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Must Read: Michael Kors Will Present In-Person at Fashion Week, A New Modeling Agency Seeks to Highlight Indigenous Talent

Plus, can the body and skin positivity movements resonate on a global scale?
michael kors spring 2021 runway show

These are the stories making headlines in fashion on Wednesday.

Michael Kors returns to New York Fashion Week
On Wednesday, Michael Kors announced that he will present his Spring 2022 Collection at New York Fashion Week via a live, in-person runway show on Sept. 10. "This is an important moment for New York, and we're proud to support the city and the industry during this season's New York Fashion Week," said Kors in a press statement. "I am thrilled about the return of live performance throughout New York this autumn, and I look forward to presenting my collection to a live audience." {Fashionista inbox}

The future of shopping
Hilary George-Parkin explores the future of retail and how the pandemic has changed how Americans shop for Vox's The Goods. "Just because vaccinated Americans can safely shop like they used to doesn't mean all of them will," George-Parkin notes. "Some have moved to the suburbs and now frequent strip malls instead of street-level boutiques; others have changed jobs and routines. Some won't be going back to the office every day, so they're less likely to buy a new dress shirt or pop into the downtown shops after work. Many have also grown accustomed to the ease of curbside pickup and now expect their trips to the store to be as quick and convenient as checking out online." {The Goods/Vox}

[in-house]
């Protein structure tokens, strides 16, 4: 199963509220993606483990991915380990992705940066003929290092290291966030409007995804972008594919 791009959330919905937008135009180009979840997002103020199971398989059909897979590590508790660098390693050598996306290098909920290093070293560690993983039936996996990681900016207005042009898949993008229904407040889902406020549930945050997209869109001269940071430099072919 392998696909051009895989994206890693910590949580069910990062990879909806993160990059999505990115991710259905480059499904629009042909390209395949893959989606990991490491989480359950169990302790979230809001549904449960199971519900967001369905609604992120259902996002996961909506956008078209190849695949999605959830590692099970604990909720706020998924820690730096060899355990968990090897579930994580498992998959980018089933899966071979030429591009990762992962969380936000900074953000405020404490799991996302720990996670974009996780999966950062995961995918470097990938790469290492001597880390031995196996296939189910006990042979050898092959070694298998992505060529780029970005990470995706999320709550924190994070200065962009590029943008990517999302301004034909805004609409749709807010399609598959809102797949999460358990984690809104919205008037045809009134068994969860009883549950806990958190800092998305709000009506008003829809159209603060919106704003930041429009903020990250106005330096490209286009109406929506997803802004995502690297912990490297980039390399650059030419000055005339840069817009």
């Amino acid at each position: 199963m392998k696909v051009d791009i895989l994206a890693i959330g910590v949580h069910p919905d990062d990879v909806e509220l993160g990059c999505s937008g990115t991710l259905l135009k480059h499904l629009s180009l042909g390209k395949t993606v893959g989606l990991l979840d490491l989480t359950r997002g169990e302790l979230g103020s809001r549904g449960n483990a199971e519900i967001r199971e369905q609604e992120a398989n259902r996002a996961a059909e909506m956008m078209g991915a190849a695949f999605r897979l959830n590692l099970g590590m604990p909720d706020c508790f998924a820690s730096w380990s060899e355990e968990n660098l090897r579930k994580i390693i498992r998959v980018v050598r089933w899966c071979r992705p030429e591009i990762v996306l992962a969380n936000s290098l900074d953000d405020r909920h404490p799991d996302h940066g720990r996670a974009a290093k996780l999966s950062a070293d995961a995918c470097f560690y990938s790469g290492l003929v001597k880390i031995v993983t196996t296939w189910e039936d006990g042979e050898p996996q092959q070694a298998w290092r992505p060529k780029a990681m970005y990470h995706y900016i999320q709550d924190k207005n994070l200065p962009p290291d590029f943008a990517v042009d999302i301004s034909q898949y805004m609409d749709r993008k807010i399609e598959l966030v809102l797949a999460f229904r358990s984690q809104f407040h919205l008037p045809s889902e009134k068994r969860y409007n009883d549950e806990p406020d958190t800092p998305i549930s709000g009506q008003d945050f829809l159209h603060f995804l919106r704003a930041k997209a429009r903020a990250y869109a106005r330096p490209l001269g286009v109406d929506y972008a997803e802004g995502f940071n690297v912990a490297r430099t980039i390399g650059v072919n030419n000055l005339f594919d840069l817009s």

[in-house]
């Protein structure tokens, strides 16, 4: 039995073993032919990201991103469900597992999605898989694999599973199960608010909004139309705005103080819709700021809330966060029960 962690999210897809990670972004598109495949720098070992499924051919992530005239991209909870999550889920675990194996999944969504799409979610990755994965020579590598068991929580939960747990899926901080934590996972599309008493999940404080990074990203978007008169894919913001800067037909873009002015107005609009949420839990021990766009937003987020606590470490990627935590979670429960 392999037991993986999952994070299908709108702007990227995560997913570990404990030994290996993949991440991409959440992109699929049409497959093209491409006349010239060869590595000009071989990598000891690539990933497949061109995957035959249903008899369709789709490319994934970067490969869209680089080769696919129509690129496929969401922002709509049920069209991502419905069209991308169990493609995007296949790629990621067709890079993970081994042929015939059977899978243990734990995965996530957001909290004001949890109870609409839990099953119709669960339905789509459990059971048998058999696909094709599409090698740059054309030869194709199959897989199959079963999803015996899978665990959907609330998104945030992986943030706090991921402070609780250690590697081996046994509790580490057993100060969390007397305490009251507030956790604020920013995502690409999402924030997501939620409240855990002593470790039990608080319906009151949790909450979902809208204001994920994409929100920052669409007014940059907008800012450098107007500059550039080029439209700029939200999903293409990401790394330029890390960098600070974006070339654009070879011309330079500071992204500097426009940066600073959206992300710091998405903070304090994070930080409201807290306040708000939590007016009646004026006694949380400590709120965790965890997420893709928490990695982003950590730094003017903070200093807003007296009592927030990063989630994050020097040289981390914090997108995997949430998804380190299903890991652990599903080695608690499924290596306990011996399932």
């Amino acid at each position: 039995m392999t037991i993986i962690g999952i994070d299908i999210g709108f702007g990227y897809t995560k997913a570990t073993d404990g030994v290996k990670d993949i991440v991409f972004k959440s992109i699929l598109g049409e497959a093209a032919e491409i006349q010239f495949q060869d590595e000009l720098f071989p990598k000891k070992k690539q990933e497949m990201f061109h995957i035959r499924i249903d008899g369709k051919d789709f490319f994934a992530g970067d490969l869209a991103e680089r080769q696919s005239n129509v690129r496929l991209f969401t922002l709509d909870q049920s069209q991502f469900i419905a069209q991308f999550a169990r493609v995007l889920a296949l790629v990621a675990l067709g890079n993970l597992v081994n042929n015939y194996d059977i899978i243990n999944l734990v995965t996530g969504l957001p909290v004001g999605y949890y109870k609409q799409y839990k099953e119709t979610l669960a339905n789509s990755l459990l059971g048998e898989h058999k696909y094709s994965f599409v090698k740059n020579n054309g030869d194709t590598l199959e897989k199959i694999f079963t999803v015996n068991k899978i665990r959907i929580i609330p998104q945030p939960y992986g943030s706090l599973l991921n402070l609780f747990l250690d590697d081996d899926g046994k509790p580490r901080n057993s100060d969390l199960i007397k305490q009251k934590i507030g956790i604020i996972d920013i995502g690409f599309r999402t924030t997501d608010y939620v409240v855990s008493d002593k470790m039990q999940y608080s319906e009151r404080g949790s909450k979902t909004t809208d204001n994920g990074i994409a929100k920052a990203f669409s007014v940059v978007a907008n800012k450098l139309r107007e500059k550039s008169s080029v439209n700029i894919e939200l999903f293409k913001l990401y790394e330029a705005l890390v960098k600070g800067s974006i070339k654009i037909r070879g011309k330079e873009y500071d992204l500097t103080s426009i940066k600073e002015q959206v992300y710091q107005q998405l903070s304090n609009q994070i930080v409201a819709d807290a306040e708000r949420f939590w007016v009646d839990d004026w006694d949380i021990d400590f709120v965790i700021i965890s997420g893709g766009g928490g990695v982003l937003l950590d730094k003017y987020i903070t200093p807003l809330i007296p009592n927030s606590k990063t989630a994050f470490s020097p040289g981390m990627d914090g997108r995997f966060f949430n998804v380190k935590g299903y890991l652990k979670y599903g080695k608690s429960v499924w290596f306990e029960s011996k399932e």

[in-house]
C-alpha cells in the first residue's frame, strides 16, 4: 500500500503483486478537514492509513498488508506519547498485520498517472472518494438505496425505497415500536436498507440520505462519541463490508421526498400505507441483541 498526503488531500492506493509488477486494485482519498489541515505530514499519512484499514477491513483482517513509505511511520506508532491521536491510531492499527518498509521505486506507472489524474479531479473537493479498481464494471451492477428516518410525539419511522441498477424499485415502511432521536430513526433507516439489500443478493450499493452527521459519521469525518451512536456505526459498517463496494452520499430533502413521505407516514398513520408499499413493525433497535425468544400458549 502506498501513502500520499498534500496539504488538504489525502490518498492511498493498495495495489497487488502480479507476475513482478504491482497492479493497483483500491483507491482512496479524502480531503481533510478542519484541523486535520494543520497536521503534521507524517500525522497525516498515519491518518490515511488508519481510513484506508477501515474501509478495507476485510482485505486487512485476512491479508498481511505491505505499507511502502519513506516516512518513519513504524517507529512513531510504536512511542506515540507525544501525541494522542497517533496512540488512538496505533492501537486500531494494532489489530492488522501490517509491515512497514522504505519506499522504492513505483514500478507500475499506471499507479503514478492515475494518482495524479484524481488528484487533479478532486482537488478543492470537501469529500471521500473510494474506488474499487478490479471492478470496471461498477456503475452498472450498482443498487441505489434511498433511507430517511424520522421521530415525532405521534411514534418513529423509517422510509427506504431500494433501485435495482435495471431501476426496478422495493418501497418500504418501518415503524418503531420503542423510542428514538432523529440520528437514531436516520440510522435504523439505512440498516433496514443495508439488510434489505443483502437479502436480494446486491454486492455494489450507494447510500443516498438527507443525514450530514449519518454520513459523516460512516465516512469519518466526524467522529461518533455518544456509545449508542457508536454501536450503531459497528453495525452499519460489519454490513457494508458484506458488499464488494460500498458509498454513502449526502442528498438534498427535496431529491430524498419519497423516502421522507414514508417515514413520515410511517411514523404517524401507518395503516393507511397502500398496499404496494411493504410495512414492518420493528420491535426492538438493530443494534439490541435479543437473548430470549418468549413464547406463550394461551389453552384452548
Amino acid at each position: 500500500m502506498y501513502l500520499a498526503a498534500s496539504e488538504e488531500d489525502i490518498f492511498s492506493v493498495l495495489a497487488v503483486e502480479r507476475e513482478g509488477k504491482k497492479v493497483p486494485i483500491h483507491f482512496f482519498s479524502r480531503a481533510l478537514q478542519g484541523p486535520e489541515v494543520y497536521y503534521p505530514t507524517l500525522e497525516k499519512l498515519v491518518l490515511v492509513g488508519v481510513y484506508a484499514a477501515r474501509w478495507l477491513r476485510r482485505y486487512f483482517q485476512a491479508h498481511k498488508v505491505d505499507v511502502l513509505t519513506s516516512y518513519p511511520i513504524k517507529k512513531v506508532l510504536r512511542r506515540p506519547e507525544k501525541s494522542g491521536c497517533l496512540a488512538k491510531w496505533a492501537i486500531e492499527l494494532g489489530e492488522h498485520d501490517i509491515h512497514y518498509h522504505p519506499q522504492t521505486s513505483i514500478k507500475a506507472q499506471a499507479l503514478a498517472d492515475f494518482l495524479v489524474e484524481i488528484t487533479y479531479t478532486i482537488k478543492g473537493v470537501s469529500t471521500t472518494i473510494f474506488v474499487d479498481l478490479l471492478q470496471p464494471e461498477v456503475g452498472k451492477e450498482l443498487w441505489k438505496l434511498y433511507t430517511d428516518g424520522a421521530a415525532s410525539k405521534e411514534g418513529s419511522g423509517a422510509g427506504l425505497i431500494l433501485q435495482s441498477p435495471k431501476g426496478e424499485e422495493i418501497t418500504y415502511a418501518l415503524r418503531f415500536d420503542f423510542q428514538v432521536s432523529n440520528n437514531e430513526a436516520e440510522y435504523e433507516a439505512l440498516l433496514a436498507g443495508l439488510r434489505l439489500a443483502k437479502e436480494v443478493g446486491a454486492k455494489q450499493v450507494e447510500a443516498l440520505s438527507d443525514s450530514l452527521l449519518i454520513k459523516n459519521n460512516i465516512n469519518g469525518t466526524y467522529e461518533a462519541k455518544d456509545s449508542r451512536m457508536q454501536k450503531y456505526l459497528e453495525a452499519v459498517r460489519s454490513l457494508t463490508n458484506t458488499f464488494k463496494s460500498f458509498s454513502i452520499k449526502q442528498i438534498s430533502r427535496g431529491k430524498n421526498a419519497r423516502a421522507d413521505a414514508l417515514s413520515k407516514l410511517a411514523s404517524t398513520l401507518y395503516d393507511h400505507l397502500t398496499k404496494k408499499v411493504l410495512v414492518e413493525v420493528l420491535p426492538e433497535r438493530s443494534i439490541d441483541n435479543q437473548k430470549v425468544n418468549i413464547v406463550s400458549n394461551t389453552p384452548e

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A new modeling agency seeks to highlight Indigenous talent
Christian Allaire writes about Supernaturals Modelling, the Vancouver-based "first all-Indigenous modeling agency," which launched last week, for Vogue. Indigenous founders Joleen Mitton and Patrick Shannon "hope to foster a safe space for Indigenous talent, in part by working with clients ahead of jobs to ensure their models are never put in uncomfortable many others have experienced on-set," writes Allaire. {Vogue}

Can the body and skin positivity movements resonate on a global scale?
Writing for Business of Fashion, Rachel Strugatz questions whether the body and skin positivity movements can resonate throughout a global retail landscape. "Beauty brands must adjust to account for different consumer expectations in certain Asian markets versus western ones. In the US, the nascent but growing body and skin positivity movement is influencing the way beauty is marketed and sold. But some Asian markets lag behind in terms of embracing 'flaws,' as perfection is still the ideal," she notes. {Business of Fashion}

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